Real world elastic sizing

I have been using a single vm with the whole elk stack on one machine, 6 cores and 20Gb of ram and all is well.

I am looking to scale up the amount of data we store however the actual rate of messages will be static, just looking to keep months of data instead of days.

On this basis I believe the bottleneck is not going to be with logstash (Messages per second is not going up) but with elasticsearch.

I can scale vertically and just give the instance more CPU, disk IO/space and memory, (simple changes to do) or I could look at scaling out into multiple VMs - would give some redundancy but also wastes more disk space - probably dont want to do this unless I have to as we have no need for HA, messages can que during reboots or problems. Does anyone have any real world examples of large elastic instances? How big is too big?

Horizontal scaling isn't just for improving availability. Shards will be distributed evenly among the cluster's data nodes regardless of whether you have replicas.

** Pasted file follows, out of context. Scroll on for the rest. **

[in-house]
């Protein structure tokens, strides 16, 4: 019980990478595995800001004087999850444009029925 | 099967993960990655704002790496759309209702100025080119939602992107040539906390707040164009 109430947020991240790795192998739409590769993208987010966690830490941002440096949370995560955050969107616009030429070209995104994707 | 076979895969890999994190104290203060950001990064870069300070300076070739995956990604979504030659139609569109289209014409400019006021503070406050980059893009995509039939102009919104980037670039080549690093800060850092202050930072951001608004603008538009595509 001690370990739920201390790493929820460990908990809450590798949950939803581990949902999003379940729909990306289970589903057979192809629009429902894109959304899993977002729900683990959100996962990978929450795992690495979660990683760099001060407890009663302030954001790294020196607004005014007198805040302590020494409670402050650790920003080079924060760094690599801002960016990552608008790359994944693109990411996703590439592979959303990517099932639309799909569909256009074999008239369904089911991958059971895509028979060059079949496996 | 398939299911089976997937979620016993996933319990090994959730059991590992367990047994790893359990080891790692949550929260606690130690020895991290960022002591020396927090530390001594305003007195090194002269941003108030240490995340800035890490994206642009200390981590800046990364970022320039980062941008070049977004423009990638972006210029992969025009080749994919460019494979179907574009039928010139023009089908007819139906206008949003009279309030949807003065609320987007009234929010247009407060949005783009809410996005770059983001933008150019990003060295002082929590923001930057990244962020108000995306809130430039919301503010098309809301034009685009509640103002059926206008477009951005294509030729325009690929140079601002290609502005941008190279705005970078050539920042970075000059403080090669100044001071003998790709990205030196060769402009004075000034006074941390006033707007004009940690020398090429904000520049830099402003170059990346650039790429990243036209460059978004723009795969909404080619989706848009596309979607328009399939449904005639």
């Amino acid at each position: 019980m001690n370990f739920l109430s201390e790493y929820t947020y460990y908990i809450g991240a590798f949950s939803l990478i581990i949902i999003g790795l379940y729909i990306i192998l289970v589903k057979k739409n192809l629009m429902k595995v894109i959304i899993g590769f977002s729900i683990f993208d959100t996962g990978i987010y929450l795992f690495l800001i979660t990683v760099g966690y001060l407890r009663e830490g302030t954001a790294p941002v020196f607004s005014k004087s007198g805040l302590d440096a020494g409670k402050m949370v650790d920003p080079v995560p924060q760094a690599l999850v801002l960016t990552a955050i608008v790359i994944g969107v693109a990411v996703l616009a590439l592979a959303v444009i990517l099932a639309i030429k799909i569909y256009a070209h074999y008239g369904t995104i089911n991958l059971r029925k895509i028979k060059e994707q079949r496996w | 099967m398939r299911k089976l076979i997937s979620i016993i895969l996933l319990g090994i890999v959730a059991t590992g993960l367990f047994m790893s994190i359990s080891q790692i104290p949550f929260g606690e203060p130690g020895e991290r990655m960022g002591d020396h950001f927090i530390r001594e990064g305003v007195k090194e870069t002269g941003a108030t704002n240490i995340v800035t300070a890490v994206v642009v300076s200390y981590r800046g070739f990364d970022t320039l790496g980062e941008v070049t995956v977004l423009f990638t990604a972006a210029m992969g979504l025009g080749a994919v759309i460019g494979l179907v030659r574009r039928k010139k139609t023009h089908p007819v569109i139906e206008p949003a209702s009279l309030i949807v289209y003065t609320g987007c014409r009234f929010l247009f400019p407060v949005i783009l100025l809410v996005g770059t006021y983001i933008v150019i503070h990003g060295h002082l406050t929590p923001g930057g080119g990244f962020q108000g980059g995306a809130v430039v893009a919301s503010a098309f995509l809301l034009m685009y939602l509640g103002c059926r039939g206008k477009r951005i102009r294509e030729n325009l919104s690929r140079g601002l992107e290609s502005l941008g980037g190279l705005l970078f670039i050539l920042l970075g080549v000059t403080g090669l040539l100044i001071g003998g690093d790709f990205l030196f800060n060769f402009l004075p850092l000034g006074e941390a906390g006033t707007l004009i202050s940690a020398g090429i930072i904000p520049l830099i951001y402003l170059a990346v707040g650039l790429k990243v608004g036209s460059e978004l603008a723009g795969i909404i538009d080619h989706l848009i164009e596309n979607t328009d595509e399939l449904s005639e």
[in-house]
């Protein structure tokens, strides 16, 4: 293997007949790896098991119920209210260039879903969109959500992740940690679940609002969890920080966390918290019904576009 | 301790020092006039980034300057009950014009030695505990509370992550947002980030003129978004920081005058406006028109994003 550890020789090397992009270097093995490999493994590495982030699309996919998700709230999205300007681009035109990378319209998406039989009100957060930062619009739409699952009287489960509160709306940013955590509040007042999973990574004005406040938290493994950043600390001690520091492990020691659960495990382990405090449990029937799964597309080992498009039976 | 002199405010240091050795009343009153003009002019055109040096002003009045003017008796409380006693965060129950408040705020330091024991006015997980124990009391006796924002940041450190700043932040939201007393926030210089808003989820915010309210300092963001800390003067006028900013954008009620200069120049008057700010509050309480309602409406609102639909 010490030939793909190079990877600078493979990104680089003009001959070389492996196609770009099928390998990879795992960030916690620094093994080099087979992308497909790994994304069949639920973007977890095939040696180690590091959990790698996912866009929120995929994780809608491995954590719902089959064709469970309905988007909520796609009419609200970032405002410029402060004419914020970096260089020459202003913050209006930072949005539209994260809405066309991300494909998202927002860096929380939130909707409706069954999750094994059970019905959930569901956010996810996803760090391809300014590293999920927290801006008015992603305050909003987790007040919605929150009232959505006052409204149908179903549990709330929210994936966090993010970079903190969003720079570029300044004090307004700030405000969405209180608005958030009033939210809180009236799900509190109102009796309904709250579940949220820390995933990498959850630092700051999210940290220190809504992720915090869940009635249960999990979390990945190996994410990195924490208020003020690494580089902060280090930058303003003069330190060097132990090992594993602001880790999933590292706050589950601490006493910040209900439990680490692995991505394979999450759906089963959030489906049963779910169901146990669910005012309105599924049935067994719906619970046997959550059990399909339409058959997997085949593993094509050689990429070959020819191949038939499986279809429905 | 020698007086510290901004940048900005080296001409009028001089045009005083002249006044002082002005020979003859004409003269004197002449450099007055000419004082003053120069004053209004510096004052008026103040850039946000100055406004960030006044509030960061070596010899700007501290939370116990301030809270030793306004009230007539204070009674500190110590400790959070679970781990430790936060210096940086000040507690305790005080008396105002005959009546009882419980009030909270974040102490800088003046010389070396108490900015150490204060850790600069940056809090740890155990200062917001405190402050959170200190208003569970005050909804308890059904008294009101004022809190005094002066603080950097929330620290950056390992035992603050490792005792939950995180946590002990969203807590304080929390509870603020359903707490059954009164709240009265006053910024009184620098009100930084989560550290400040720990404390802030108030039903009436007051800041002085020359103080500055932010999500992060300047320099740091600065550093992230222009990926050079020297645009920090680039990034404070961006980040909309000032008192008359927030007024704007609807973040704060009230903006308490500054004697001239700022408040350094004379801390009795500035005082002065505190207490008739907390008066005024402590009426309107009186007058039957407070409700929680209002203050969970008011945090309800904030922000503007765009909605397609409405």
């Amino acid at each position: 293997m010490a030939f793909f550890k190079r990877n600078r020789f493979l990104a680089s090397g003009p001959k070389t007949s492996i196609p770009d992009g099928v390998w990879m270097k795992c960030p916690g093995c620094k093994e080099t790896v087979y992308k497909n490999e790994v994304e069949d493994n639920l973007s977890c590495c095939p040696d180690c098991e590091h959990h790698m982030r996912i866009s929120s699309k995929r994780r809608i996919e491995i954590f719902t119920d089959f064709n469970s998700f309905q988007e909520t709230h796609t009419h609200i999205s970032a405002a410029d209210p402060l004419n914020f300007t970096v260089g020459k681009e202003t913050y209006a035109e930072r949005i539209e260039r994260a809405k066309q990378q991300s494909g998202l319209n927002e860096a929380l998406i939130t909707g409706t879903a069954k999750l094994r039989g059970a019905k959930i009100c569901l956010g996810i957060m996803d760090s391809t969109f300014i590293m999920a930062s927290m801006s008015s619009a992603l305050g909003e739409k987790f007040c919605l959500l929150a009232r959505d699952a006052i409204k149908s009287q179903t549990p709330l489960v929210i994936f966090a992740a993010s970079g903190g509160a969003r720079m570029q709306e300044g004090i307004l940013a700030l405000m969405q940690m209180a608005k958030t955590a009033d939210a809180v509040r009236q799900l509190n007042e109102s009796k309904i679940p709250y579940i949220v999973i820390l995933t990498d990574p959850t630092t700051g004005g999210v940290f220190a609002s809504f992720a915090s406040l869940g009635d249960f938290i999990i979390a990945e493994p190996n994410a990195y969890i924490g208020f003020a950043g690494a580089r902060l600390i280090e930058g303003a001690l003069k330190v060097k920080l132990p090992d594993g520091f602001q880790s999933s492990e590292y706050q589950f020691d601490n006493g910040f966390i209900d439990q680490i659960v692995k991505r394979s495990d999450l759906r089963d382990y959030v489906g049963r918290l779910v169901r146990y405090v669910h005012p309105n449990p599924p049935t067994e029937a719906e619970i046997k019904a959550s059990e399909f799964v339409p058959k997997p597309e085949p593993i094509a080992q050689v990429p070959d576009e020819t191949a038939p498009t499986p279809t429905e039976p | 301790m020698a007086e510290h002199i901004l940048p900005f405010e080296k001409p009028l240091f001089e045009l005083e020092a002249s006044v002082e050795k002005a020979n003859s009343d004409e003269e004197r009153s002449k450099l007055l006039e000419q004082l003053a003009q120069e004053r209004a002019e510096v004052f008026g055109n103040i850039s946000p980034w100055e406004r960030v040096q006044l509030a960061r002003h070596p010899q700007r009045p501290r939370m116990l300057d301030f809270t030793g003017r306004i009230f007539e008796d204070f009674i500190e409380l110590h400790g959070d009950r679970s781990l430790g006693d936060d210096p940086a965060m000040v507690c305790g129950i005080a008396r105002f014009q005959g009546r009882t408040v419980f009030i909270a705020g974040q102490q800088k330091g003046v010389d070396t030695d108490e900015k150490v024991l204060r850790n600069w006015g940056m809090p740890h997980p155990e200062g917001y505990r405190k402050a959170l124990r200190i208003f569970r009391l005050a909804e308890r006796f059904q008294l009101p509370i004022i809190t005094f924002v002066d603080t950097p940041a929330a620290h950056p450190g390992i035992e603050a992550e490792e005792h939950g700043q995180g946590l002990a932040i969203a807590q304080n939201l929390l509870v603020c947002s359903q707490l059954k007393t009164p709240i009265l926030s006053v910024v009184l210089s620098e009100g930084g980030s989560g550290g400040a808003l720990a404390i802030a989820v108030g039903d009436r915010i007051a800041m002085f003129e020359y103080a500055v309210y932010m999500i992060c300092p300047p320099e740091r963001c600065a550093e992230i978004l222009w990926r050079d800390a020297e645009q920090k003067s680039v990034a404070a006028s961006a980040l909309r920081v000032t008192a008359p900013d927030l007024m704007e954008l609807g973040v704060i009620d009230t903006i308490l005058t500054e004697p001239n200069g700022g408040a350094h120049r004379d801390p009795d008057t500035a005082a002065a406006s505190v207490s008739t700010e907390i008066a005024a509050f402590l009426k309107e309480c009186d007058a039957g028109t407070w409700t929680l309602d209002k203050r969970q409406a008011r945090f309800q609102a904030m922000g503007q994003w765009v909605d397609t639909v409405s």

By the nature of Elasticsearch, it's recommended to scale horizontally. Especially if you want to leverage the replication feature. As previously stated, in most (almost all) cases multiple nodes are the way to go for a production deployment.

Sure, the issue I have is that any additional VMs will almost certainly be sharing the same hardware and physical disks. Is it still going to be best to scale that way? How horizontal or vertical should I go?

e.g. Lets imagine I have 80GB of ram, 24 cores and 10TB of disk to play with.

So I could go Huge:

1 VM with 24 cores, 80GB of ram and 10TB of disk


3 VMs with 8 cores, 25Gb of ram and 3.3TB of disk.


10 Vms with 2 cores each, 8Gb of ram and 1TB of disk

or Micro:

20 Vms with 1 core each, 4GB of ram and 500Gb disk

Again, they will likely be sharing the same hardware.

If all nodes would end up on the same hardware anyway, it probably makes sense to use as few nodes as possible. If the hardware also needs to host Logstash, a single Elasticsearch node with around 64GB of RAM and 30GB heap may be the way to go.